While I started out feeling overwhelmed, I focused on my main goal: To live. My daughter was 4 at the time. I was married and doing work I loved. I had a lot to live for and was willing to do whatever was necessary to make that happen.
So one week after doctors discovered my aneurysm, I had my first surgical procedure - an angiogram, which is a medical imaging technique that looks at blood vessels. My surgeon was able to clarify the location of the aneurysm and the size. One week later I went back into the surgery room so doctors could remove it.
Doctors, nurses and hospital support staff kept telling me how lucky I was, but I still didn’t feel it. They said that not only because I caught the aneurysm before it ruptured, but also because it was at the base of the skull. That meant my surgeon could access it by entering through my groin, as amazing as that sounds. He used something called a Pipeline, a microcatheter that is put across the aneurysm in the blood vessel to restrict blood flow to it. It’s intended to deflate the aneurysm over time, like slowly letting the air out of a balloon.
I was incredibly nervous going into the procedure. While I’d been told it had a 94 to 96 percent success rate, the complications experienced by the other 4 to 6 percent are terrifying and potentially deadly. My surgeon was very clear about those risks, but I didn’t have a choice. The surgery had to be done.
It was over within an hour. I spent the night at the hospital and 12 hours in the intensive care unit. That was the scariest time because nurses checked me multiple times an hour for those life-threatening complications. But thankfully I sailed through and 18 hours after the procedure, I went home. My groin area was really sore and I was exhausted and had a bad headache for a few days. But mostly I remember feeling giddy and grateful to be alive.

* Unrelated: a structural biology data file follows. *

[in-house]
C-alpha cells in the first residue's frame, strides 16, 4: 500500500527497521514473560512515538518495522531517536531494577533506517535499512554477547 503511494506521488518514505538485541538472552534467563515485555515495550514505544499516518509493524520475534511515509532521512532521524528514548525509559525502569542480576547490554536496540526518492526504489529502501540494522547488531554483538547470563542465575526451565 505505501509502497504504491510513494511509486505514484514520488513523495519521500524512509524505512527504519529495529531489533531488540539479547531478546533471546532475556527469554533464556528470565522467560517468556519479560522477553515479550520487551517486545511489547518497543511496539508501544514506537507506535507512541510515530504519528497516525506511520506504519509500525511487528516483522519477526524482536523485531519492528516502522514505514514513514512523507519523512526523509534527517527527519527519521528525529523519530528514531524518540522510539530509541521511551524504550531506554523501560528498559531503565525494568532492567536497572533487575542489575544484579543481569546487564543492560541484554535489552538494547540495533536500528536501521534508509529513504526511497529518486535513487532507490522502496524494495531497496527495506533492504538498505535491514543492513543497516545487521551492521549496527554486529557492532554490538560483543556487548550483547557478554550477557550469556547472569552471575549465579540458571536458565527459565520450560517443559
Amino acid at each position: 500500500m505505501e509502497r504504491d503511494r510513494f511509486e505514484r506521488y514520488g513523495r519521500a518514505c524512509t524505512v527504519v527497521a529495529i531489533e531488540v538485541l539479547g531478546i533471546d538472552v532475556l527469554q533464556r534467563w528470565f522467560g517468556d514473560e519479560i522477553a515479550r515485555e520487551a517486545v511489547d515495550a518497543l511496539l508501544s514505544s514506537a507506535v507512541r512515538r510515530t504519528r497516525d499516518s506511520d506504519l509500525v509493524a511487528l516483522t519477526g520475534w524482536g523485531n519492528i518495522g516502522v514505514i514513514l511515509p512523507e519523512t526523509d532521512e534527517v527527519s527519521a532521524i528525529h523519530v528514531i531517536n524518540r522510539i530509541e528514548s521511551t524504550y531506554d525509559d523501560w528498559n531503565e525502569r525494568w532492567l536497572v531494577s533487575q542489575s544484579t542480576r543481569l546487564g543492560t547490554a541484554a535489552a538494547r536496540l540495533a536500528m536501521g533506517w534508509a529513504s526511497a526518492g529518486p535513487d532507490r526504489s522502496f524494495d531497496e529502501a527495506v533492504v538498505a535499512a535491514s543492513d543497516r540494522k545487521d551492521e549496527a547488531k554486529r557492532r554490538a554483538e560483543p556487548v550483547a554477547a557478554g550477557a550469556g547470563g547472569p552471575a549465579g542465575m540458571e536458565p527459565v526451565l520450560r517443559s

I rested for about a week, and 10 days later I felt back to normal. When I went back 6 months later for my follow up angiogram, the aneurysm was gone. The scary looking balloon we had clearly seen on the scan was nowhere to be found. Next to photos of my children, it’s probably the most beautiful picture I’ve ever seen.
There is a chance of recurrence although it’s slim. Five years later, I still have regular checks by CAT scan or MRI, and all have been clear. Having made it through this whirlwind of an experience, I can honestly tell you that now I do feel so very lucky.
Since my surgery I’ve heard about so many others who weren’t so fortunate - people who didn’t know they had a brain aneurysm until it burst. Some have died. Others require emergency surgery that can be very invasive and require extensive and difficult rehabilitation.
So shortly after my surgery, my mother and sister had MRIs to check if they were at risk since there is some research indicating brain aneurysms are genetic. Thankfully both were clear.
I’m now constantly encouraging others to get checked too if this runs in their family. You just don’t want to learn you have a brain aneurysm by having it rupture. As scary as it is to discover that one has been growing in your brain for years, I’m here to tell you that could in fact be one of the luckiest things to ever happen to you.
Jennifer Clopton is a freelance writer who writes regularly for WebMD. She is based in the Washington, D.C. area.